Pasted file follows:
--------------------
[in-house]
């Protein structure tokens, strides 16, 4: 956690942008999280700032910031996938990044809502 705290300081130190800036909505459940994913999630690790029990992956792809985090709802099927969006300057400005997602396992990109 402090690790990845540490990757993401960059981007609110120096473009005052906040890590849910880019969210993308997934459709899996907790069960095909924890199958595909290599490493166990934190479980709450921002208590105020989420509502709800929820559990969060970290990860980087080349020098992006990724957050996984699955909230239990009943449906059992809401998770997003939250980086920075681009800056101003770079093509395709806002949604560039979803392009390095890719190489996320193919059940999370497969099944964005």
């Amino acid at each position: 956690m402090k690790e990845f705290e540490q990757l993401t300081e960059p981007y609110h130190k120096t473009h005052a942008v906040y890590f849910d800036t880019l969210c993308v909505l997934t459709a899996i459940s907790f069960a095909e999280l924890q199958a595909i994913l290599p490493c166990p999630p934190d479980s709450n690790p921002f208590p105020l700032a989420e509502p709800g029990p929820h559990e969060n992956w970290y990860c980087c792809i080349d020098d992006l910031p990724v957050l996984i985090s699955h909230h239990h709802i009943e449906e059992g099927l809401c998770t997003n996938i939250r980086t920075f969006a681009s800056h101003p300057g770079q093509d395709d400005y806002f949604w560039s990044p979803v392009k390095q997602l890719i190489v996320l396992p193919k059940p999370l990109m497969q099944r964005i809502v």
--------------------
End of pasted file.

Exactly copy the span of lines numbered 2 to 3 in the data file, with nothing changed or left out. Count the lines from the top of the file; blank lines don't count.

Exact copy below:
């Protein structure tokens, strides 16, 4: 956690942008999280700032910031996938990044809502 705290300081130190800036909505459940994913999630690790029990992956792809985090709802099927969006300057400005997602396992990109 402090690790990845540490990757993401960059981007609110120096473009005052906040890590849910880019969210993308997934459709899996907790069960095909924890199958595909290599490493166990934190479980709450921002208590105020989420509502709800929820559990969060970290990860980087080349020098992006990724957050996984699955909230239990009943449906059992809401998770997003939250980086920075681009800056101003770079093509395709806002949604560039979803392009390095890719190489996320193919059940999370497969099944964005």
């Amino acid at each position: 956690m402090k690790e990845f705290e540490q990757l993401t300081e960059p981007y609110h130190k120096t473009h005052a942008v906040y890590f849910d800036t880019l969210c993308v909505l997934t459709a899996i459940s907790f069960a095909e999280l924890q199958a595909i994913l290599p490493c166990p999630p934190d479980s709450n690790p921002f208590p105020l700032a989420e509502p709800g029990p929820h559990e969060n992956w970290y990860c980087c792809i080349d020098d992006l910031p990724v957050l996984i985090s699955h909230h239990h709802i009943e449906e059992g099927l809401c998770t997003n996938i939250r980086t920075f969006a681009s800056h101003p300057g770079q093509d395709d400005y806002f949604w560039s990044p979803v392009k390095q997602l890719i190489v996320l396992p193919k059940p999370l990109m497969q099944r964005i809502v």